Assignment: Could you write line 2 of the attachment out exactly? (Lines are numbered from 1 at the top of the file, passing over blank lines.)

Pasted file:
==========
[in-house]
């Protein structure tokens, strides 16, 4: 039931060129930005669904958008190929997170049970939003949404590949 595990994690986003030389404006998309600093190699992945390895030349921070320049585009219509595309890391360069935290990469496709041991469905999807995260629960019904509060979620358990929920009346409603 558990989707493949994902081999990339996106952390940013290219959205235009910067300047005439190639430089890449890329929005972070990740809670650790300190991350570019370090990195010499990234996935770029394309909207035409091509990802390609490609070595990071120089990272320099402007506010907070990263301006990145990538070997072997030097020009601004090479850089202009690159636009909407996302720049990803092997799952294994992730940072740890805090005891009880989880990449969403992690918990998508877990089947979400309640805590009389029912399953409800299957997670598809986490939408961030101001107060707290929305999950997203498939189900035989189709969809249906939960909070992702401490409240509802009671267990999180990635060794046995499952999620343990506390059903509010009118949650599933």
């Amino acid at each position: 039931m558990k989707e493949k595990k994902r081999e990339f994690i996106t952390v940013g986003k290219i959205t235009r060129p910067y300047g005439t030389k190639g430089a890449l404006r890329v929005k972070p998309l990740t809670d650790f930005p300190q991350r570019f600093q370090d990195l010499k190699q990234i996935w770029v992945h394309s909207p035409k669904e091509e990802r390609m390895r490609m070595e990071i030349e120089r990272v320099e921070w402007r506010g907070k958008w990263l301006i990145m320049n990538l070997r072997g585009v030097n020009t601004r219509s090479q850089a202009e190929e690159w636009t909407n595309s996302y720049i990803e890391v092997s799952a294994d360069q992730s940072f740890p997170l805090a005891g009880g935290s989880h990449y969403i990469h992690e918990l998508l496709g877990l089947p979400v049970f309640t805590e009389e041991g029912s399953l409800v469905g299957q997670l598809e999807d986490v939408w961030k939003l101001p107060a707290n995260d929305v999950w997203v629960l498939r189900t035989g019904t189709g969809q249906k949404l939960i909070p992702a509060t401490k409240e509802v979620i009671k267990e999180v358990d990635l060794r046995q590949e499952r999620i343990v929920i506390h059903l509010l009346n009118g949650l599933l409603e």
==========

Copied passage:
């Protein structure tokens, strides 16, 4: 039931060129930005669904958008190929997170049970939003949404590949 595990994690986003030389404006998309600093190699992945390895030349921070320049585009219509595309890391360069935290990469496709041991469905999807995260629960019904509060979620358990929920009346409603 558990989707493949994902081999990339996106952390940013290219959205235009910067300047005439190639430089890449890329929005972070990740809670650790300190991350570019370090990195010499990234996935770029394309909207035409091509990802390609490609070595990071120089990272320099402007506010907070990263301006990145990538070997072997030097020009601004090479850089202009690159636009909407996302720049990803092997799952294994992730940072740890805090005891009880989880990449969403992690918990998508877990089947979400309640805590009389029912399953409800299957997670598809986490939408961030101001107060707290929305999950997203498939189900035989189709969809249906939960909070992702401490409240509802009671267990999180990635060794046995499952999620343990506390059903509010009118949650599933």